What do you do first when you decide to embark on a business venture?
Now, I know you probably know the to-dos by heart, and all the terms that come alongside. But what if I told you the first thing, or one of the first things, would be to create a story around your brand, or your product?
Yes, you need to create a story, then tell it and sell it to the right audience. Your story is your ‘Why’ – the motivation, passion, drive and energy behind what you do.
There are two questions around the founding of a business; they are: what and why.
What is your product, or service?
Then, why did you create it? Why should we invest in it? Why should we buy it?
This is what tells apart an entrepreneur from a business owner. A business owner seeks to make profit, while an entrepreneur seeks to solve a problem first, then make profit. The distinguishing factor is not only the existence of a need to solve – human existence is saturated with needs to meet; it is also answered in why you decide to solve it. Tell us the story. This is what entices us to engage with you.
Nonetheless, stories are not only told in the first days or the pre-founding days of a business. As a matter of fact, they are told all through the lifetime of the business.
Stories do remarkable things for a business when told properly. For emphasis: a delicate story should be told delicately, a serious story should be told seriously; but all stories should be told compellingly in order to send a strong message, draw in customers in droves, and clinch sales.
However, when a story is told carelessly, without much thought to the pillars that make for good storytelling: the audience, the plot, the environment, and purpose – or, as popularized, the 4Ps: People, Place, Plot and Purpose – the consequences are hazardous for many businesses. Indeed, a good number of companies have suffered sharp losses and severe backlashes because their stories lacked taste, were timed poorly, or simply made no sense.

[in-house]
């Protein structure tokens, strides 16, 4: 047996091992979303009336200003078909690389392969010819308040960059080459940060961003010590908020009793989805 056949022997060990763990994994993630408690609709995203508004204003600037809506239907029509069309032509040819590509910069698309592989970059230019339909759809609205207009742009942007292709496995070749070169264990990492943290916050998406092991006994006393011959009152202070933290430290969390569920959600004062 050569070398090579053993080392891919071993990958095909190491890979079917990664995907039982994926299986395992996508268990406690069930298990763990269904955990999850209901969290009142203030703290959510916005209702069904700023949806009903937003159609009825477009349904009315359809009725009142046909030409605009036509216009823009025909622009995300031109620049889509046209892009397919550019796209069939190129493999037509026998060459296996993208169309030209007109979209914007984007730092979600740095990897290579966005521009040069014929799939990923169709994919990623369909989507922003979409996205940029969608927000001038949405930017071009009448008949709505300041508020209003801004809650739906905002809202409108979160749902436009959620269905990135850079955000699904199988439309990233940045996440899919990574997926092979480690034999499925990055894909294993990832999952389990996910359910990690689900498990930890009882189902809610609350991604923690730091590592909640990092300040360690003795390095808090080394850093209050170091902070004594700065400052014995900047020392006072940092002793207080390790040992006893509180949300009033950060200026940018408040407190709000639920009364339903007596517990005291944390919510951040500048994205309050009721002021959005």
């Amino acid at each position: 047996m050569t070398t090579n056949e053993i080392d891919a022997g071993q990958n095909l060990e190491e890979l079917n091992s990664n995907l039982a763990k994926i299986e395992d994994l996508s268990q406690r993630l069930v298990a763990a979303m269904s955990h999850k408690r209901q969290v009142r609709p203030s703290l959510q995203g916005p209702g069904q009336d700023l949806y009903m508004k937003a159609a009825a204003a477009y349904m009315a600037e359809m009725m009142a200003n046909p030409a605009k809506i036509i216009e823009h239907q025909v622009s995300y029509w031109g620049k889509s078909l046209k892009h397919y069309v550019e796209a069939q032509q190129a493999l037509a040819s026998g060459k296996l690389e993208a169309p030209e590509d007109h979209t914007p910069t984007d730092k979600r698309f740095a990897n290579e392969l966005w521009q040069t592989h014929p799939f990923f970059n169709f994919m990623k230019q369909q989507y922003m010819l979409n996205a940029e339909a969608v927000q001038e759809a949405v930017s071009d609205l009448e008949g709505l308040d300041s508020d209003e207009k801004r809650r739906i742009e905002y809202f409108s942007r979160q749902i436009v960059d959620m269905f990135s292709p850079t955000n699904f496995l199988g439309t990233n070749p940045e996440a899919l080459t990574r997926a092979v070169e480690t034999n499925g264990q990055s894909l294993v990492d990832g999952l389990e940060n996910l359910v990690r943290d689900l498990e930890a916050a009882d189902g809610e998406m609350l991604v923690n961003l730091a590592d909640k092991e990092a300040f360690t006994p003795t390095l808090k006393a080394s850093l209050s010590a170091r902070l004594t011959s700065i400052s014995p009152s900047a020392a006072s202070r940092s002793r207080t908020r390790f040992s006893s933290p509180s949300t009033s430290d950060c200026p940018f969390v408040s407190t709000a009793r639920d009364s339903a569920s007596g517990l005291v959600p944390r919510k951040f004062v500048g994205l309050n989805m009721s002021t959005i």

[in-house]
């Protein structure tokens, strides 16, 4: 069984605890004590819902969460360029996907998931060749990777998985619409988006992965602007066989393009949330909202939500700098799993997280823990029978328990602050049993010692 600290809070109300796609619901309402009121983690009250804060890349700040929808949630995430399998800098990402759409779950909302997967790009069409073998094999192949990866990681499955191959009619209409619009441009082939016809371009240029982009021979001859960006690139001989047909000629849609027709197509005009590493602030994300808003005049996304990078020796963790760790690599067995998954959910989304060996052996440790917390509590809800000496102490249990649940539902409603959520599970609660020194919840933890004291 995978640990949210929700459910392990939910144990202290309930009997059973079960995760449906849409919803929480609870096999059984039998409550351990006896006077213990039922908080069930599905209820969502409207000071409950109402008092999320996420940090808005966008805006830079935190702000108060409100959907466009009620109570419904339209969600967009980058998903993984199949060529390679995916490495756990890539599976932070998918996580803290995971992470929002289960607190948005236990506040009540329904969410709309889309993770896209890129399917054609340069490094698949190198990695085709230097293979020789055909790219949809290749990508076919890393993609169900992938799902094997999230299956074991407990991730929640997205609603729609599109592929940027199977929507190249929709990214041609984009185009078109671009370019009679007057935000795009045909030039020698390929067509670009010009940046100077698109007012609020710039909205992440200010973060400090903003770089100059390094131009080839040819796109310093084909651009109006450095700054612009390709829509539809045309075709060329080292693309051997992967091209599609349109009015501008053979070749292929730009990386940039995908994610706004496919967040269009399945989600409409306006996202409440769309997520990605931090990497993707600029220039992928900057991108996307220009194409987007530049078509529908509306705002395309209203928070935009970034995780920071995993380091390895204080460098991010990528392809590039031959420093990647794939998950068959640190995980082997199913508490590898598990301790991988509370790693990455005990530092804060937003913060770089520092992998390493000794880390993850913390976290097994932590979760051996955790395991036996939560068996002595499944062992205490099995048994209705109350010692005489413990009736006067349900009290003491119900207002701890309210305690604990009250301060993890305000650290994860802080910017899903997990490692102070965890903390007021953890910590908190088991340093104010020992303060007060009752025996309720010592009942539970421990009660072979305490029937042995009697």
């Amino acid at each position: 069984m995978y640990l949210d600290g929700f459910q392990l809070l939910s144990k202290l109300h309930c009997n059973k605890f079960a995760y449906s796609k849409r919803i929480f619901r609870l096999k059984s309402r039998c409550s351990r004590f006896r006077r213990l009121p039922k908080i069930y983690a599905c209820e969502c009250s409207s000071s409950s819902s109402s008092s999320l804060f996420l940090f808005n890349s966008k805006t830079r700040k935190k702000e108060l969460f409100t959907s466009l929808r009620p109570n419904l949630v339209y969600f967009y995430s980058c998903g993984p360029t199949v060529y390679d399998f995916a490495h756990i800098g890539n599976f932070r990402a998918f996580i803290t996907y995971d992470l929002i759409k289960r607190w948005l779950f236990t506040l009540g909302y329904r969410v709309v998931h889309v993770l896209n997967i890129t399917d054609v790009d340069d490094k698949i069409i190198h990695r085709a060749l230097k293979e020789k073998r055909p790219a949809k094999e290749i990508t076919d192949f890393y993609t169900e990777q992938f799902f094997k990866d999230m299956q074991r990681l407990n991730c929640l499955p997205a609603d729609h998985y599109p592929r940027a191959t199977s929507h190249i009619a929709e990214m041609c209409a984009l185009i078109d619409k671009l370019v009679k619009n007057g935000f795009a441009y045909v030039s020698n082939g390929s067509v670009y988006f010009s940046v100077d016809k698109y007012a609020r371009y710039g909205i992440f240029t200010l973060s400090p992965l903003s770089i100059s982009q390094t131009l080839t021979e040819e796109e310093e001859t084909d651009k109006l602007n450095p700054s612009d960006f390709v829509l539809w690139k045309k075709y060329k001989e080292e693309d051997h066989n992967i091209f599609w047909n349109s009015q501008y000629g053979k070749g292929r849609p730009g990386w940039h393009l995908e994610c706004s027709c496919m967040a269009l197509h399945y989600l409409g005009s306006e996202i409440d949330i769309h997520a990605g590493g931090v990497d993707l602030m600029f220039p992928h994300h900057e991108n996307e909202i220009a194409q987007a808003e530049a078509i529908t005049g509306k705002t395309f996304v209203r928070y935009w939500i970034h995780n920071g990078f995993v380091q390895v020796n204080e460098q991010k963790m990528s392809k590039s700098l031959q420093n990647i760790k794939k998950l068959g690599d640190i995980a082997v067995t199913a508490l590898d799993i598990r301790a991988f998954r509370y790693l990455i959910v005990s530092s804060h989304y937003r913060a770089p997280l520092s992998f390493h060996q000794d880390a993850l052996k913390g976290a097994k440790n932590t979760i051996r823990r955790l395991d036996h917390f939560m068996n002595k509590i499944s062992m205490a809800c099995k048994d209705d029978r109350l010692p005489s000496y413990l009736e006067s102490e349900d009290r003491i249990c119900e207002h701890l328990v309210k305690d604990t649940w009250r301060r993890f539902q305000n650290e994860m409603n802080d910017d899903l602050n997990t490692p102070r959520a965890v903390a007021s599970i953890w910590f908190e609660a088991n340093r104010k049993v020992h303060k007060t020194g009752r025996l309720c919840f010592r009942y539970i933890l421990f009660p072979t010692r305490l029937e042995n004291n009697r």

In 2017, Pepsi launched an ad to address a highly political issue: racial tensions, on the backdrop of the Black Lives Matter movement. They thought to make it relatable by using supermodel Kendall Jenner. Cringing yet? Well, in the ad, Kendall is in a photoshoot wearing a glamorous outfit when she sees the racial protest. In messianic fashion, she takes off her wig, cleans her makeup and joins the protest. Then she does something that brings peace; she hands the police officer a can of Pepsi, and somehow all becomes well, the tension is doused as the crowd cheers and the police is happy.
If you knew the story, you’d recall that the backlash was so severe. The company had to take down the ad from their official YouTube account although it had millions of views. They came out looking bad, and to think they had set it up to look exceptionally good. The story was poorly constructed, poorly targeted, and in poor taste.